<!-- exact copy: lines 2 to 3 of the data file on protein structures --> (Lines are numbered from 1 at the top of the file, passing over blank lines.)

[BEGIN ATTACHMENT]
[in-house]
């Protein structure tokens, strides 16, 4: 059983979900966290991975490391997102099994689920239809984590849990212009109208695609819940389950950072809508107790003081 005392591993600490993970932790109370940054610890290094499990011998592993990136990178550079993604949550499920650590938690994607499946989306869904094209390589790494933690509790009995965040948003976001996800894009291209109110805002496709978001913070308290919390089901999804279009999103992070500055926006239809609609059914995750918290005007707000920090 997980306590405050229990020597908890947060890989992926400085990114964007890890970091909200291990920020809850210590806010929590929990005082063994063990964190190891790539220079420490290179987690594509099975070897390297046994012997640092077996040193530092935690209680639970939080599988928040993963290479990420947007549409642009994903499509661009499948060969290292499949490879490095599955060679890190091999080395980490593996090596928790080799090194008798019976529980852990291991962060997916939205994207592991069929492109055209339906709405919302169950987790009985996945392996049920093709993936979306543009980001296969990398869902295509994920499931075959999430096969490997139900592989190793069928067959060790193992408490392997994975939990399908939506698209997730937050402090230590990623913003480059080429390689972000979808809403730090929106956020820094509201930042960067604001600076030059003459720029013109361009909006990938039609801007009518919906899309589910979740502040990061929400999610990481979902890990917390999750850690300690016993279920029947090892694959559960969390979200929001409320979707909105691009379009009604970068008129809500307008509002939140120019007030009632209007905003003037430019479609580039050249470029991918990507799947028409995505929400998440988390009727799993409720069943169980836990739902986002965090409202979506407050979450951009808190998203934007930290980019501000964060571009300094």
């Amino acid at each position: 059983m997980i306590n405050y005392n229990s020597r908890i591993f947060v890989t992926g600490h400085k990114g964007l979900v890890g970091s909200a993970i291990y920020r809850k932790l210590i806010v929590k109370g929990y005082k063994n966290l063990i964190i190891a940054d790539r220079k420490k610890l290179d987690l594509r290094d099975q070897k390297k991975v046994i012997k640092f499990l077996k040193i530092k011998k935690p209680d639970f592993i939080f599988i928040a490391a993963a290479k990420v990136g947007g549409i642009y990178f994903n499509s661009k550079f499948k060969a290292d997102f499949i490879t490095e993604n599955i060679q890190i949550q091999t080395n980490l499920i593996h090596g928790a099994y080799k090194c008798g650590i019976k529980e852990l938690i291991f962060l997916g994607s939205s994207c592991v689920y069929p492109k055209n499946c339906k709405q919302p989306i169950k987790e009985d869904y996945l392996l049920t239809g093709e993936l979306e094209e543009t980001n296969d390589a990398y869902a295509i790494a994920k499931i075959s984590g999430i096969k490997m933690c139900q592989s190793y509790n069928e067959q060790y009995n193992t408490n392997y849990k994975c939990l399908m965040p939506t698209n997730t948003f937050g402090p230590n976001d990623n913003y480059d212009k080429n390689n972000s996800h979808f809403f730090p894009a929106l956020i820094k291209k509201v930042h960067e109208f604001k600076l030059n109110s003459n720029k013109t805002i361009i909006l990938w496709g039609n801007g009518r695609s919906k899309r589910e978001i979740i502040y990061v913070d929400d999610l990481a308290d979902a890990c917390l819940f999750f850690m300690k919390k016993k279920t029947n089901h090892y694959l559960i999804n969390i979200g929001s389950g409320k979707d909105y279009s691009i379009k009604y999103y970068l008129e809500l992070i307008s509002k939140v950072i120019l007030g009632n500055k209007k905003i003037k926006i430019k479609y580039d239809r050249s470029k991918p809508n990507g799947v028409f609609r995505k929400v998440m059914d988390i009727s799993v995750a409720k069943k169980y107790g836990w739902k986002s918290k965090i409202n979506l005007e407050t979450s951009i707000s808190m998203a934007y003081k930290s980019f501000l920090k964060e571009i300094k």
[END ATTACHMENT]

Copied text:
């Protein structure tokens, strides 16, 4: 059983979900966290991975490391997102099994689920239809984590849990212009109208695609819940389950950072809508107790003081 005392591993600490993970932790109370940054610890290094499990011998592993990136990178550079993604949550499920650590938690994607499946989306869904094209390589790494933690509790009995965040948003976001996800894009291209109110805002496709978001913070308290919390089901999804279009999103992070500055926006239809609609059914995750918290005007707000920090 997980306590405050229990020597908890947060890989992926400085990114964007890890970091909200291990920020809850210590806010929590929990005082063994063990964190190891790539220079420490290179987690594509099975070897390297046994012997640092077996040193530092935690209680639970939080599988928040993963290479990420947007549409642009994903499509661009499948060969290292499949490879490095599955060679890190091999080395980490593996090596928790080799090194008798019976529980852990291991962060997916939205994207592991069929492109055209339906709405919302169950987790009985996945392996049920093709993936979306543009980001296969990398869902295509994920499931075959999430096969490997139900592989190793069928067959060790193992408490392997994975939990399908939506698209997730937050402090230590990623913003480059080429390689972000979808809403730090929106956020820094509201930042960067604001600076030059003459720029013109361009909006990938039609801007009518919906899309589910979740502040990061929400999610990481979902890990917390999750850690300690016993279920029947090892694959559960969390979200929001409320979707909105691009379009009604970068008129809500307008509002939140120019007030009632209007905003003037430019479609580039050249470029991918990507799947028409995505929400998440988390009727799993409720069943169980836990739902986002965090409202979506407050979450951009808190998203934007930290980019501000964060571009300094």
């Amino acid at each position: 059983m997980i306590n405050y005392n229990s020597r908890i591993f947060v890989t992926g600490h400085k990114g964007l979900v890890g970091s909200a993970i291990y920020r809850k932790l210590i806010v929590k109370g929990y005082k063994n966290l063990i964190i190891a940054d790539r220079k420490k610890l290179d987690l594509r290094d099975q070897k390297k991975v046994i012997k640092f499990l077996k040193i530092k011998k935690p209680d639970f592993i939080f599988i928040a490391a993963a290479k990420v990136g947007g549409i642009y990178f994903n499509s661009k550079f499948k060969a290292d997102f499949i490879t490095e993604n599955i060679q890190i949550q091999t080395n980490l499920i593996h090596g928790a099994y080799k090194c008798g650590i019976k529980e852990l938690i291991f962060l997916g994607s939205s994207c592991v689920y069929p492109k055209n499946c339906k709405q919302p989306i169950k987790e009985d869904y996945l392996l049920t239809g093709e993936l979306e094209e543009t980001n296969d390589a990398y869902a295509i790494a994920k499931i075959s984590g999430i096969k490997m933690c139900q592989s190793y509790n069928e067959q060790y009995n193992t408490n392997y849990k994975c939990l399908m965040p939506t698209n997730t948003f937050g402090p230590n976001d990623n913003y480059d212009k080429n390689n972000s996800h979808f809403f730090p894009a929106l956020i820094k291209k509201v930042h960067e109208f604001k600076l030059n109110s003459n720029k013109t805002i361009i909006l990938w496709g039609n801007g009518r695609s919906k899309r589910e978001i979740i502040y990061v913070d929400d999610l990481a308290d979902a890990c917390l819940f999750f850690m300690k919390k016993k279920t029947n089901h090892y694959l559960i999804n969390i979200g929001s389950g409320k979707d909105y279009s691009i379009k009604y999103y970068l008129e809500l992070i307008s509002k939140v950072i120019l007030g009632n500055k209007k905003i003037k926006i430019k479609y580039d239809r050249s470029k991918p809508n990507g799947v028409f609609r995505k929400v998440m059914d988390i009727s799993v995750a409720k069943k169980y107790g836990w739902k986002s918290k965090i409202n979506l005007e407050t979450s951009i707000s808190m998203a934007y003081k930290s980019f501000l920090k964060e571009i300094k």